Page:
David Kelley, the founder of Silicon Valley design firm IDEO, wanted his company to feel like it was an office of "best friends" collaborating and having fun being creative and productive, Duane Bray, the head of global talent and a partner at IDEO, writes in Harvard Business Review.
To help promote engagement and the positive, friendly atmosphere Kelley was intent on creating, Bray came up with four key strategies to help drive that type of culture. Below, find out how IDEO keeps their employees engaged and coming up with creative solutions for its clients.
Experiment and play
You want your employees to be have solid bonds that allow them to collaborate, grow ideas into real products or solutions, and be engaged with their work. At IDEO, Kelley pushes a culture of play, experimentation, and creation.
"When people play together, they form stronger bonds and are more willing to take risks and imagine new possibilities with one another. Employees need to know that experimentation is not only allowed, it's actively encouraged," Bray writes of Kelley's philosophy.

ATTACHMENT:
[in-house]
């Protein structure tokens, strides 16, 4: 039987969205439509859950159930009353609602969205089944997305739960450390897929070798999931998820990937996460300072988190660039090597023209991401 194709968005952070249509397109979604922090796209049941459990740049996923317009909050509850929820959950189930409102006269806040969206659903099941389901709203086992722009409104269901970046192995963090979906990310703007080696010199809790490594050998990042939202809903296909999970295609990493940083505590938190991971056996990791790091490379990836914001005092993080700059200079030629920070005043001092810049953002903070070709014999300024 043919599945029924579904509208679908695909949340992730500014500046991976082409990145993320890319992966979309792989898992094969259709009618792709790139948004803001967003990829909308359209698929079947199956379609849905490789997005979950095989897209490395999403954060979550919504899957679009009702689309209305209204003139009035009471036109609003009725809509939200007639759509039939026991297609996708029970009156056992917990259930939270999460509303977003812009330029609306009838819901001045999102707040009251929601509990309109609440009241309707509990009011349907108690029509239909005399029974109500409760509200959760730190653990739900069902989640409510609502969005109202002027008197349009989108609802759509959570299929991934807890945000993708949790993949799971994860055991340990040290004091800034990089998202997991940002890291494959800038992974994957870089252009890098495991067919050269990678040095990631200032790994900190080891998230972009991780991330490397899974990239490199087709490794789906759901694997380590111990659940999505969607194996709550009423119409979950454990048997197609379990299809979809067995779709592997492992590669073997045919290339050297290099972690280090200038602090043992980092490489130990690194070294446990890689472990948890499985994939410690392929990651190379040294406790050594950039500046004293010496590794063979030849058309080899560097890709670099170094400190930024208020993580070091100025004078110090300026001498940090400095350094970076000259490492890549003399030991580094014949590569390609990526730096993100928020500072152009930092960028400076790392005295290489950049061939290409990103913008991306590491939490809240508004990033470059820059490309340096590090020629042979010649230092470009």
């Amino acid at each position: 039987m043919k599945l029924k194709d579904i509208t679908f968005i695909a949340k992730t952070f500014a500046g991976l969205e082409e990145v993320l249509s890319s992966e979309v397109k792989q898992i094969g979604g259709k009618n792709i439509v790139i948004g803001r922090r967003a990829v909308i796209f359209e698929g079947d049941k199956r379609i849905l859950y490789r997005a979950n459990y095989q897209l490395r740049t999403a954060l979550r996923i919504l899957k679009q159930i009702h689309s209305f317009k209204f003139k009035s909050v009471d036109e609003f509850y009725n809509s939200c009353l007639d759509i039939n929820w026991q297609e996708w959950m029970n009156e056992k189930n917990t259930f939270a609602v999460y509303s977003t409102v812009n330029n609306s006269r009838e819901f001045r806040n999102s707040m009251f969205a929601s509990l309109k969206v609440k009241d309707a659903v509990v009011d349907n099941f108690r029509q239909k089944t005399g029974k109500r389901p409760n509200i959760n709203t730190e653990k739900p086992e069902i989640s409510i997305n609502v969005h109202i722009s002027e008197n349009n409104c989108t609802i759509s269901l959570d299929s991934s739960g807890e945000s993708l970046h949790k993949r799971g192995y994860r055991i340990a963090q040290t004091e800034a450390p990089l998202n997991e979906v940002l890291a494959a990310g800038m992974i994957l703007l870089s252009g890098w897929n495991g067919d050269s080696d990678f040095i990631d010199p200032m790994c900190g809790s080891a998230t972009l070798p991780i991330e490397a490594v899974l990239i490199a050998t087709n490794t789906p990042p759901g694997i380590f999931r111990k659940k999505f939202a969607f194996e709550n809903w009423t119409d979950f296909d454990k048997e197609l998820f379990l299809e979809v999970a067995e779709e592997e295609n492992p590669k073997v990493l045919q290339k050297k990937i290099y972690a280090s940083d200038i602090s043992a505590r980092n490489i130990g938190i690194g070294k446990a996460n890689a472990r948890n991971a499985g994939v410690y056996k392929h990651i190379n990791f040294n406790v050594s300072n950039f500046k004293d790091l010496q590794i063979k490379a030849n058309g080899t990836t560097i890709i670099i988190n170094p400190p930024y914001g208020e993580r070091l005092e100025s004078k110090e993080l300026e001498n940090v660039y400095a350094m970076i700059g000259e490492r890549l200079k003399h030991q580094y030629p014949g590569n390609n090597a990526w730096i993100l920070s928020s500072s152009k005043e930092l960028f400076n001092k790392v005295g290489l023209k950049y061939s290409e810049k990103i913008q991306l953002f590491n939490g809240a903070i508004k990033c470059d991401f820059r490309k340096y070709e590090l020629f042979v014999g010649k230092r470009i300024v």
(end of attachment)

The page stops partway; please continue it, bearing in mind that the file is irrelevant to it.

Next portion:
You should provide "maker spaces"--areas around the office in which teams can brainstorm ideas, collaborate, experiment and ultimately, bring their "ideas to life," Bray writes.
Bring your mission statement down to earth
Sometimes a company's lofty mission statement feels unattainable for many employees. IDEO's purpose statement, "Positive and disproportionate impact in the world through design," is broad and ambitious, so each manager, Bray writes, brings the goal down to earth by simplifying it and connecting it to the employees' everyday work. Tailor the company's mission to each team's specific function.
"This helps employees figure out which work best aligns with their skills and where they're going to be most engaged and successful in the organization," Bray writes.
Create a social contract
Set the values of your company. IDEO has a core of seven values that bind every employee to one another: "be optimistic, collaborate, learn from failure, embrace ambiguity, talk less and do more, take ownership, and lastly, make others successful," Bray writes.
Publicly stressing these values to your team, and holding them accountable to those values, creates a social contract that helps drive positive employee behavior.
Foster bottom-up creativity
Creativity and engagement cannot be forced upon employees. "Top-down directives don't work terribly well," Bray says. "We've learned that the best new ideas and capabilities are often incubated from the bottom up through someone's personal energy and commitment."
You cannot demand ideas and creativity. Great ideas come from passionate employees who have authority to make those ideas into something real. Give your employees both the authority and the resources to work on pet projects. Every employee should be able to pitch ideas, be taken seriously, and bring their creativity to life.